Guyana, November 18, 1978

Moving from predawn darkness
to unsettled evening
the day belonged to itself,
wind and rain flailing the trees into a muggy fury,
birthing a rattling wetness
smelling of earth and tears.

They had slept for much of the day,
weary from the madness
in which they were drowning.
At Kaituma, the river, blind and muddy brown
roiled toward an angry sea.

The bush on either side was thick
and full of eyes.
And the space they had cleared—
smashed with axes and the one small tractor,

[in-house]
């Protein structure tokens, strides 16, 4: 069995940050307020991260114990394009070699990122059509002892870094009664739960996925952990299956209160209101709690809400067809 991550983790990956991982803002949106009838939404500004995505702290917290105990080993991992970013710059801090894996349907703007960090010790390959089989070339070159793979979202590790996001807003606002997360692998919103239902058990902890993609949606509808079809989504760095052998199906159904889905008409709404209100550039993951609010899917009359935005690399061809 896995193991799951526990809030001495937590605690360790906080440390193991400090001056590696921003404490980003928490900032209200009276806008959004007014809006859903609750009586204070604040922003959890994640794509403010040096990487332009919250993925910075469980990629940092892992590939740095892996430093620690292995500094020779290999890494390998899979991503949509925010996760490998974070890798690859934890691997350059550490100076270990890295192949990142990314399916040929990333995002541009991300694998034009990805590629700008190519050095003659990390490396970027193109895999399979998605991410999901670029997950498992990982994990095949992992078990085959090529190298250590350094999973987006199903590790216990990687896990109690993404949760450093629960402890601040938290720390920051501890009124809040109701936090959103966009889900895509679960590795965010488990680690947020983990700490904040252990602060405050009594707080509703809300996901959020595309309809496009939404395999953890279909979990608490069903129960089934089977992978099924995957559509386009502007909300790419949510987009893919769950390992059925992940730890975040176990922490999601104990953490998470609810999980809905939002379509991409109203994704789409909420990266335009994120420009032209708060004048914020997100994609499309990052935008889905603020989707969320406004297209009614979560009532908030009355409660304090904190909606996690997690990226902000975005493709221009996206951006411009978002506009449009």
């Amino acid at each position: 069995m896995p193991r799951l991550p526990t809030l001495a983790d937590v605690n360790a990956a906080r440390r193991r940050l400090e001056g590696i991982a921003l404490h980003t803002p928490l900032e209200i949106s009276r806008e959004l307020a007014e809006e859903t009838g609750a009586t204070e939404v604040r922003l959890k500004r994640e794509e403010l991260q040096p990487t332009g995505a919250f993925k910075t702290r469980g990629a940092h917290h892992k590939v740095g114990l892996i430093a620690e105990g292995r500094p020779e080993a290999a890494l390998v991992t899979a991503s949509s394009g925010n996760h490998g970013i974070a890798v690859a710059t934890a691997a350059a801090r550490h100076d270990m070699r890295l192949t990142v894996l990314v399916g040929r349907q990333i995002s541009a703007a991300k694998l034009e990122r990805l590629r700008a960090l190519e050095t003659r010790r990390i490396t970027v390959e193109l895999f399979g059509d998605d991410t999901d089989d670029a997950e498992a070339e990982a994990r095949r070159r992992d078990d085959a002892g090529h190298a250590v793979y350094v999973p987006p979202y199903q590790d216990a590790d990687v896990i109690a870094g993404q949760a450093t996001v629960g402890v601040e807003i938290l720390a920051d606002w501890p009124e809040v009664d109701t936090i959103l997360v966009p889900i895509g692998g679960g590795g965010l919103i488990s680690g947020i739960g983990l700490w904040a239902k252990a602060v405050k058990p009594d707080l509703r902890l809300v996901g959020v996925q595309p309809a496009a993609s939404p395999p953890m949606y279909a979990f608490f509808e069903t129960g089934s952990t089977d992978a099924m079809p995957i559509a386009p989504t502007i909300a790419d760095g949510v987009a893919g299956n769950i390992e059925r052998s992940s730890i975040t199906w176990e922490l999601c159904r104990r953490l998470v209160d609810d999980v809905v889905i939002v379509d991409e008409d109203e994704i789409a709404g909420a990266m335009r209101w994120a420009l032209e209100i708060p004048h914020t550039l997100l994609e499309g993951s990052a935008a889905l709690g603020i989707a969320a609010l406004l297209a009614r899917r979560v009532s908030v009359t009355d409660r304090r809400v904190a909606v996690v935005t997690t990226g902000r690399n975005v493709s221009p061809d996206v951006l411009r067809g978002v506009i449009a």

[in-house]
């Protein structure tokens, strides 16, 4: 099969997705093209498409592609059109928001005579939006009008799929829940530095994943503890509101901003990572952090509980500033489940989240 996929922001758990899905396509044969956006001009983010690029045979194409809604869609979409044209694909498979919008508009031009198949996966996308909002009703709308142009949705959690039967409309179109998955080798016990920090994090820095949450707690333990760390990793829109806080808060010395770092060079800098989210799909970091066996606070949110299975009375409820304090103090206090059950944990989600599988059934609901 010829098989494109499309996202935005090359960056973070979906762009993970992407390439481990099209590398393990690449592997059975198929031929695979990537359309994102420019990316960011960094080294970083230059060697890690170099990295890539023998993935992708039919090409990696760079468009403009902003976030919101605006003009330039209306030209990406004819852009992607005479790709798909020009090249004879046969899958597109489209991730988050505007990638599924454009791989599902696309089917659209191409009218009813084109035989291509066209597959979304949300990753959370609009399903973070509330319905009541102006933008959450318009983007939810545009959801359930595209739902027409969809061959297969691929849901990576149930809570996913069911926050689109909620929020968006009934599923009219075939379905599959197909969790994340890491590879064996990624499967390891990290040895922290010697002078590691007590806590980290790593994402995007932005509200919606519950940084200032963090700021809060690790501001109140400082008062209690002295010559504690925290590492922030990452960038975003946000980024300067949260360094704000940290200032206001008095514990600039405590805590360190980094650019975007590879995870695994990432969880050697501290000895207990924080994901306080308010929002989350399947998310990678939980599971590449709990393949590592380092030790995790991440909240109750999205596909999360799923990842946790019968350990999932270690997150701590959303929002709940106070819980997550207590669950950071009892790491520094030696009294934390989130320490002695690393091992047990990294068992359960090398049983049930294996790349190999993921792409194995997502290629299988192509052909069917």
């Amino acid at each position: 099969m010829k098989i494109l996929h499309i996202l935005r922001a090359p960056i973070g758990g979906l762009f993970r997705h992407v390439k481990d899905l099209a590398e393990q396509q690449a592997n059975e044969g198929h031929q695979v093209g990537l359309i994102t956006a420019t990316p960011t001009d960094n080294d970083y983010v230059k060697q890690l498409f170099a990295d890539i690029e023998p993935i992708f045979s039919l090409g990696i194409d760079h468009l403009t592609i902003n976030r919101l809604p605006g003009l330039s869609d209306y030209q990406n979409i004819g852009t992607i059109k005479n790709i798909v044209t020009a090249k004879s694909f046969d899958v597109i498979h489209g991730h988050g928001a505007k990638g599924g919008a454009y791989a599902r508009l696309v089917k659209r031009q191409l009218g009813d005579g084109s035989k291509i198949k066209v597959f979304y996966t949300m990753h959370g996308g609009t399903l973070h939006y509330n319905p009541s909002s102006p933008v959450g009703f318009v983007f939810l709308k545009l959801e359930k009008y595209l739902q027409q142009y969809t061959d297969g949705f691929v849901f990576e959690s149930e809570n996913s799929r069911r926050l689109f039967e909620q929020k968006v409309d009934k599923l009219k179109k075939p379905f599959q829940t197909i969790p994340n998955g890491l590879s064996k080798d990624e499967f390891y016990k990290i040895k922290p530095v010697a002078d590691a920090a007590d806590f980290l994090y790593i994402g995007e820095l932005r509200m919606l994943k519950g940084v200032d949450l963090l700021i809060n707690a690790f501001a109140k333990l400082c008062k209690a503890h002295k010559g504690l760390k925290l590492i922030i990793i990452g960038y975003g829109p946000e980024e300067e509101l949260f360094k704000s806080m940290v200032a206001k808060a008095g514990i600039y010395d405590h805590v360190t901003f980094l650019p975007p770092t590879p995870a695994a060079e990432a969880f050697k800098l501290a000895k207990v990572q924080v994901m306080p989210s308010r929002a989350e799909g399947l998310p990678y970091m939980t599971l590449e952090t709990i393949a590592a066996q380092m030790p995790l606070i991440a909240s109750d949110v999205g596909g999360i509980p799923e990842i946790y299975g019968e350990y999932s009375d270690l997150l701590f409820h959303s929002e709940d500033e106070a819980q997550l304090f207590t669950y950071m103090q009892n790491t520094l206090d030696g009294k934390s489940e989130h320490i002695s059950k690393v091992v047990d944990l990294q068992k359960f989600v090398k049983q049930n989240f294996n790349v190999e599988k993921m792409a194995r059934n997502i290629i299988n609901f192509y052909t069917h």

throwing kerosene and matches at the wildness—
was filled now: crowded dorms and cottages on stilts
holding them above the fecund jungle.

The call came:
You must all gather at the pavilion.
It’s too late now,
the preacher said.
The Congressman is dead.
They’ll come to get the babies first.
To save them,
we must kill them.